Last week, I spent the day with one of my nieces. Over lunch, she asked me if I had any advice for her, going into high school, or any advice when it came to dating. To the second question, I told her to just stay away from boys until the hormones calm down (HA HA), but at the very least, if you’re going to date, find someone who makes you laugh, is kind and honest, and who treats you well. Also, smart.
To the first question, my best advice was to focus on things that are important to her and make her feel good about life, and to do her best to let go of the need to be perfect. There is the potential for being paralyzed by fear of not being good at something on the first try, and so you just dismiss it as being “stupid” or whatever so you don’t have to risk looking foolish or not being perfect at it. I think this maybe runs in the family, or at the very least it’s just normal human behavior, and it’s taken me this long to get to a point where I place more value on having fun and living with abandon than I do on what others see or think of me.
I am still very much driven by a need to be seen as competent, having value, etc., and that certainly does get in the way of just trying things, or just DOING things that I want to try or do. I hold myself to impossibly high standards sometimes, which means I end up feeling like I have to do everything perfectly, I have to respond to work emails immediately or else people will feel like I’m failing them, and I judge my own behavior a whole lot more harshly than I think anyone else does – unless, of course they’re looking for things to judge me for. And in that case, who actually cares?
Anyway… that led me to thinking about anxiety. I’ve had my share of bouts with it, although thankfully the major occurrences have been relatively few and far between. The first time it was ever diagnosed was about 15 or so years ago, in the form of constant butterflies and feeling as though I had 7 different television channels – including some static – going on in my head at once, making it virtually impossible to focus. As best we could tell (we = my doctor and me), it was in direct response to the depression I’d been battling for several months. According to that particular doctor, sometimes your brain will try to “right” itself out of a depressed state by overcompensating which then turns into anxiety. So that’s nice.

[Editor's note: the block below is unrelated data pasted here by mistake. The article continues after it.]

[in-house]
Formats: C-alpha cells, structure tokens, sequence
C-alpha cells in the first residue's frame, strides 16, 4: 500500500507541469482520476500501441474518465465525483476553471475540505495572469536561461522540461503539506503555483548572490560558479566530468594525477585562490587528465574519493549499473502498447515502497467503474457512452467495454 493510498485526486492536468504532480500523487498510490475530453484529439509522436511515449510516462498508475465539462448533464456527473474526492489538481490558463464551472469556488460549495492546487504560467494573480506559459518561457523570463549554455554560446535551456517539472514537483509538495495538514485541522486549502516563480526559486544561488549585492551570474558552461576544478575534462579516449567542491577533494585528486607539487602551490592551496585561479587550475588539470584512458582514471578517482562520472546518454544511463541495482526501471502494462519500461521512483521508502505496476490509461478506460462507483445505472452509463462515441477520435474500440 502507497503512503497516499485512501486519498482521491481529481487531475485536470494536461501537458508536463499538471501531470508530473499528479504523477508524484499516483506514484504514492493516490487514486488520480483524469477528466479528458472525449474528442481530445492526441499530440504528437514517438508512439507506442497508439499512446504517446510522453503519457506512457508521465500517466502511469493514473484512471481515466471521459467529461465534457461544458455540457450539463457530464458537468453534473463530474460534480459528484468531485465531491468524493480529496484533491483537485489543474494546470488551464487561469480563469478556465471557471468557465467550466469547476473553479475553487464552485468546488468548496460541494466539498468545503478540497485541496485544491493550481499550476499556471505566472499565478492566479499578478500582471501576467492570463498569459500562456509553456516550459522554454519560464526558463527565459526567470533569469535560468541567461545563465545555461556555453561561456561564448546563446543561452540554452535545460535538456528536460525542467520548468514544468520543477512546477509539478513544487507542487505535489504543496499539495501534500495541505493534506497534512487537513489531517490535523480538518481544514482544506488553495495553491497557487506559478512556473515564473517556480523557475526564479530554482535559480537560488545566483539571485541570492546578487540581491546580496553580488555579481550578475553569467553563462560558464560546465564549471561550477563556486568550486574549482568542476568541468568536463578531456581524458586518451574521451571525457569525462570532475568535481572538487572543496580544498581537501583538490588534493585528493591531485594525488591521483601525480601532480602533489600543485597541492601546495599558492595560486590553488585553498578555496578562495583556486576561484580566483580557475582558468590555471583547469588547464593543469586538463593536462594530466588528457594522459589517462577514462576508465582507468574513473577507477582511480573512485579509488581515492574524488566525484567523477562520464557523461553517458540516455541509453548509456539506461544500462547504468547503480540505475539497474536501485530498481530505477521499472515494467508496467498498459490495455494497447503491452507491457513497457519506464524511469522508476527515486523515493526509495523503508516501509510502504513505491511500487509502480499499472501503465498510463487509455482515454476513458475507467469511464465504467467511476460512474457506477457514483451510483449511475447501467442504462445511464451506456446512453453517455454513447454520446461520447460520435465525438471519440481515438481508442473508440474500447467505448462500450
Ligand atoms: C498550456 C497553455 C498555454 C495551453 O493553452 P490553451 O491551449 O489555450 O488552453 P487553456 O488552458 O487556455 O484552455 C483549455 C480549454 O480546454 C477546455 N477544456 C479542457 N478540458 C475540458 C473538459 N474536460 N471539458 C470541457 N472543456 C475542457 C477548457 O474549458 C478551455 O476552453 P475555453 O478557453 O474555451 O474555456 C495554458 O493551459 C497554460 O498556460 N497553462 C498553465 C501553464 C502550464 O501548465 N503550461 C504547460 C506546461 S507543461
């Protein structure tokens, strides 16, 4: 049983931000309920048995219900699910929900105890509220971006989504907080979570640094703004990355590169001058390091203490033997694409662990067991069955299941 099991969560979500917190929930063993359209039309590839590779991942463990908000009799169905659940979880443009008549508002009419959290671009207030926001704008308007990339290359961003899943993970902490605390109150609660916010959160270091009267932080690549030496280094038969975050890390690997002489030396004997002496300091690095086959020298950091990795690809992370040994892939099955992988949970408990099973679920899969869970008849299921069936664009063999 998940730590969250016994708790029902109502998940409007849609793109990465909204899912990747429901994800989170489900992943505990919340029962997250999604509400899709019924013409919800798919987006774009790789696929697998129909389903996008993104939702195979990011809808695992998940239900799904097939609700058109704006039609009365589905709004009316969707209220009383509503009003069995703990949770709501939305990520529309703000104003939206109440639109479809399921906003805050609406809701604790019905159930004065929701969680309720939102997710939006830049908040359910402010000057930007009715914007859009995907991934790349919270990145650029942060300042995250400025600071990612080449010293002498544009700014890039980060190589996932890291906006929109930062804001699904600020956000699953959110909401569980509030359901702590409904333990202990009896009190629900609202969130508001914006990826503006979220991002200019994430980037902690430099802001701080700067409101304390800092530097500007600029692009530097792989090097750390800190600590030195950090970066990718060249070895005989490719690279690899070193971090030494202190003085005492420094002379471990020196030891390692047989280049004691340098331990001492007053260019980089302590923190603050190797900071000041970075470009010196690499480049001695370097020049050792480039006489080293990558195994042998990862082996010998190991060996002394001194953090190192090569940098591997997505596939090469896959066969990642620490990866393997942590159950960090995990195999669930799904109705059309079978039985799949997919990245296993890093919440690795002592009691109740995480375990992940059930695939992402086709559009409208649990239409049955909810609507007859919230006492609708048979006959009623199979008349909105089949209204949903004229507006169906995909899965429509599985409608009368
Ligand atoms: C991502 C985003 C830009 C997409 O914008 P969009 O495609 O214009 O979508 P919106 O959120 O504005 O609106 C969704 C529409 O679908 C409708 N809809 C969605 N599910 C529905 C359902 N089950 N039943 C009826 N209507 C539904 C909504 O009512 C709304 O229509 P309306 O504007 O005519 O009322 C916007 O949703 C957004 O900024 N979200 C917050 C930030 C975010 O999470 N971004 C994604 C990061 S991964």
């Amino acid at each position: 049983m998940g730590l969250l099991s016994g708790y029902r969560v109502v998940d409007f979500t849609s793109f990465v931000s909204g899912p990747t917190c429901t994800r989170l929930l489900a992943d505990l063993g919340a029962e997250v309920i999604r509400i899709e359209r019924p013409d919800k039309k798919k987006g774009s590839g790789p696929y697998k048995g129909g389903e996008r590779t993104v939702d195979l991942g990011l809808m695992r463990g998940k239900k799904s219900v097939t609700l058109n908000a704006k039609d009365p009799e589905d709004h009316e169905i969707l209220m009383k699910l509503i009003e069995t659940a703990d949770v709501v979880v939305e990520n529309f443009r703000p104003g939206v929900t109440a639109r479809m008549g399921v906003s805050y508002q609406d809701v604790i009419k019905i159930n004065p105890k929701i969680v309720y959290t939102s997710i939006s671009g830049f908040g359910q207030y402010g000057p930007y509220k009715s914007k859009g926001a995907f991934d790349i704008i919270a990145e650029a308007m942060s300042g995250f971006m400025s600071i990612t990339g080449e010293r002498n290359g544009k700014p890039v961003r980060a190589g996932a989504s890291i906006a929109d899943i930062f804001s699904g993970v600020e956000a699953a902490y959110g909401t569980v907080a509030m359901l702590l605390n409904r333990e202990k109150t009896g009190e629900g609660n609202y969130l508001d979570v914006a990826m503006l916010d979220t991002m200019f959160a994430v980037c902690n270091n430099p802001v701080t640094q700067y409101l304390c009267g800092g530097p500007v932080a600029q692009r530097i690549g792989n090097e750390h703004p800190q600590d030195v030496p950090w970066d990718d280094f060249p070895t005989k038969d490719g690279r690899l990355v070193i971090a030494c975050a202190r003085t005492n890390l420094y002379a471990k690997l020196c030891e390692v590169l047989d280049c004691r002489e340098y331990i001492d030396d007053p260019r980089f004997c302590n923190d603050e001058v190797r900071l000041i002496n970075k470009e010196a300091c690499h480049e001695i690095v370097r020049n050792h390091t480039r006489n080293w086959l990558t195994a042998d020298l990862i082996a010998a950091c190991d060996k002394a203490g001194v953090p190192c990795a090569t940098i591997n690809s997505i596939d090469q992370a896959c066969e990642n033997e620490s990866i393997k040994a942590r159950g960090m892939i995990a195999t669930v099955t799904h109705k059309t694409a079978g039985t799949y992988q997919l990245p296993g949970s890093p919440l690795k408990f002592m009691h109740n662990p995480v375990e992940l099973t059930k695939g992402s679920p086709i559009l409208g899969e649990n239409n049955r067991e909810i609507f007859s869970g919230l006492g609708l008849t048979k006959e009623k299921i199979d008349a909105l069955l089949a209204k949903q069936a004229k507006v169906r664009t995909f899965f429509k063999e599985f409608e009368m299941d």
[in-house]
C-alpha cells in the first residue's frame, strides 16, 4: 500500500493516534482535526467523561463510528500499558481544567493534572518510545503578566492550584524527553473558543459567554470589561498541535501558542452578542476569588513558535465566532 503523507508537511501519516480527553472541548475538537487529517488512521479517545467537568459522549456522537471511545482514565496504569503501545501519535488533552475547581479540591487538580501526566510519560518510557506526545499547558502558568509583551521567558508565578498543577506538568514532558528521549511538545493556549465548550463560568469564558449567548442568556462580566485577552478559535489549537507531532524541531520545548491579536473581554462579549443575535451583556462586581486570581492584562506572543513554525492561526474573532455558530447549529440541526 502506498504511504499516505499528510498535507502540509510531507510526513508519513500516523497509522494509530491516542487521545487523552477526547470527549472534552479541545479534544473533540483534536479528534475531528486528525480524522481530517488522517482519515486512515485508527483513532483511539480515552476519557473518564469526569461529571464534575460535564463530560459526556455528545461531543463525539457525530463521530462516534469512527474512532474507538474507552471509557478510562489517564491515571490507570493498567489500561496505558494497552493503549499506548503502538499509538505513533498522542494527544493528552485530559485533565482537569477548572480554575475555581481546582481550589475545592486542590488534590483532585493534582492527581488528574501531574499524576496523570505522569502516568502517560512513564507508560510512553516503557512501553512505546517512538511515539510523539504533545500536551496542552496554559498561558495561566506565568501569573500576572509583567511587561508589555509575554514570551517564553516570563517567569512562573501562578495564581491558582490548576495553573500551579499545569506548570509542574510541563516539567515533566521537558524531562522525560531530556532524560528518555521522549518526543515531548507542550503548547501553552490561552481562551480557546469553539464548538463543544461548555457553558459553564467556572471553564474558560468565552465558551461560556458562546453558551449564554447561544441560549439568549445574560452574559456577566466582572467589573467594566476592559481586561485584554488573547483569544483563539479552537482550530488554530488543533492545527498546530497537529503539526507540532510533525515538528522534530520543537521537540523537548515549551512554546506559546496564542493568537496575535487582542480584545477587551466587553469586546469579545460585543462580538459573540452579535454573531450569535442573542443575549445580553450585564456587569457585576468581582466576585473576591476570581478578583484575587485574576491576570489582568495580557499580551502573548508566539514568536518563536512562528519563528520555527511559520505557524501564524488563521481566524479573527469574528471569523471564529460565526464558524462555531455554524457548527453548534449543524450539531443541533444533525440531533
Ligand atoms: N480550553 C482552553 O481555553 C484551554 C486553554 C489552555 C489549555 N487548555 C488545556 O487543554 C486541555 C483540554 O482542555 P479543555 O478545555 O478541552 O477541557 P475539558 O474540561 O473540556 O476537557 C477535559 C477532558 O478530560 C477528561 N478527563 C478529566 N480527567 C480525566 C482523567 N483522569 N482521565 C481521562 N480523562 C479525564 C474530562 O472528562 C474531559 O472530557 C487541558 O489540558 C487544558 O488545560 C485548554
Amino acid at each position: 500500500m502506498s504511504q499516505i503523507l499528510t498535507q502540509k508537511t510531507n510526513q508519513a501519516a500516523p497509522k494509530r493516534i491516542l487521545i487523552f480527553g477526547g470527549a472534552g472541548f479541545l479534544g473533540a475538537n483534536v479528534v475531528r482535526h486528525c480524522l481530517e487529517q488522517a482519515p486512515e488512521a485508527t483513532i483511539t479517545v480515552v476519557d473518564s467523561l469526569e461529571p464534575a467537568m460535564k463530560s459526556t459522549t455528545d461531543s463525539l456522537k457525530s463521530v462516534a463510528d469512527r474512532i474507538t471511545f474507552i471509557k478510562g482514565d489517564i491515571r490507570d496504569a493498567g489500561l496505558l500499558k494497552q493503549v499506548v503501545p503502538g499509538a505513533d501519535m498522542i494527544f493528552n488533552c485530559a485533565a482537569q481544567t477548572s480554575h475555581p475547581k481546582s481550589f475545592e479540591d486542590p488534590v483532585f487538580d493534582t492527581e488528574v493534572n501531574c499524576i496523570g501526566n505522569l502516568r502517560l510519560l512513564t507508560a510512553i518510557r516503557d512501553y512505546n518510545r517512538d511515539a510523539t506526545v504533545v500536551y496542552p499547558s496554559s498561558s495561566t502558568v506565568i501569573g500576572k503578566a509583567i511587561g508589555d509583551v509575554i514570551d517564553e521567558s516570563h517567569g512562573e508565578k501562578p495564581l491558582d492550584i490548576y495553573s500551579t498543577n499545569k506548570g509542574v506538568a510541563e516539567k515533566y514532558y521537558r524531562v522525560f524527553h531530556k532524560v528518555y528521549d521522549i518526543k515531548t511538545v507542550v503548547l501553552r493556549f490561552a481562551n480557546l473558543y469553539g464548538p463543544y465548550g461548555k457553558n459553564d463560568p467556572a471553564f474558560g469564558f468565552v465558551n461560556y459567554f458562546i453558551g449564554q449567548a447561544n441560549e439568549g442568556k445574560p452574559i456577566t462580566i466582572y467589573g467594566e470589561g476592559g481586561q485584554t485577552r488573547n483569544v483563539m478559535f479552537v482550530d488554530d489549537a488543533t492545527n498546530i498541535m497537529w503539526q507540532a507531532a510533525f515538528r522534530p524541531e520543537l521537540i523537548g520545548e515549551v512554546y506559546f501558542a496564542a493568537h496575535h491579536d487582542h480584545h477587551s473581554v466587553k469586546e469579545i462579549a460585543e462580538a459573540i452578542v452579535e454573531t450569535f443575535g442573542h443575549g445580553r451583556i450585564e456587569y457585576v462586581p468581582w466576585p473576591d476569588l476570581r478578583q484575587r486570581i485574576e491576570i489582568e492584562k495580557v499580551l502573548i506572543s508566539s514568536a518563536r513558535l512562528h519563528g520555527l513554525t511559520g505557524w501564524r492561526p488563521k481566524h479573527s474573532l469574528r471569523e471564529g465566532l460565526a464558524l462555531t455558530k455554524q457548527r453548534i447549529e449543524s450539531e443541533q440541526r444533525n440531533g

During a recent appointment with Noelle TWT, I was telling her about all of the “project managing” I’d been doing in my head lately. And by that, I mean I was feeling the need to control EVERYTHING: perceptions, outcomes, behaviors, and managing everyone’s feelings, whether I actually knew what those feelings were or not. She had, as usual, a lot of great insight into that. First and foremost, that it’s what anxiety can look like. (Say what?) When your brain is on overdrive, ruminating or thinking about ALL THE THINGS, or causing you to feel as though you need to control other people… that’s anxiety. Of course, there are those other ways anxiety manifests: butterflies in the belly; inability to focus or concentrate; rapid heart rate; racing thoughts; and the inability to function normally or rationally until the panic subsides, because your amygdala has been activated and the rest of your brain has shut down. You know, fun stuff like that.
In thinking about all of that, I came to the very UN-scientific conclusion that there are, perhaps, two types of anxiety. One is the kind mentioned above, not necessarily caused by anything other than an imbalance in the brain; maybe exacerbated by external causes or conditions, but at some point your brain just decides to go off the rails and you’re left with the anxious feelings and thoughts and behaviors that seem completely inappropriate in response to the situations at hand. That’s the anxiety that sucks, and it lies to you about impending dangers, doom, your abilities as a human, the truth of situations… all of it.
But then, there’s another kind of anxiety: the kind that tells you the truth. It’s the kind that knows you’re in a bad situation, or you’re compromising yourself in some way, forcing an issue, trying to make something work that shouldn’t… you get the idea. The anxiety that comes from being and staying in that kind of bad situation is the GOOD kind of anxiety, if there is such a thing, because it’s telling you there’s something wrong, that something needs to change.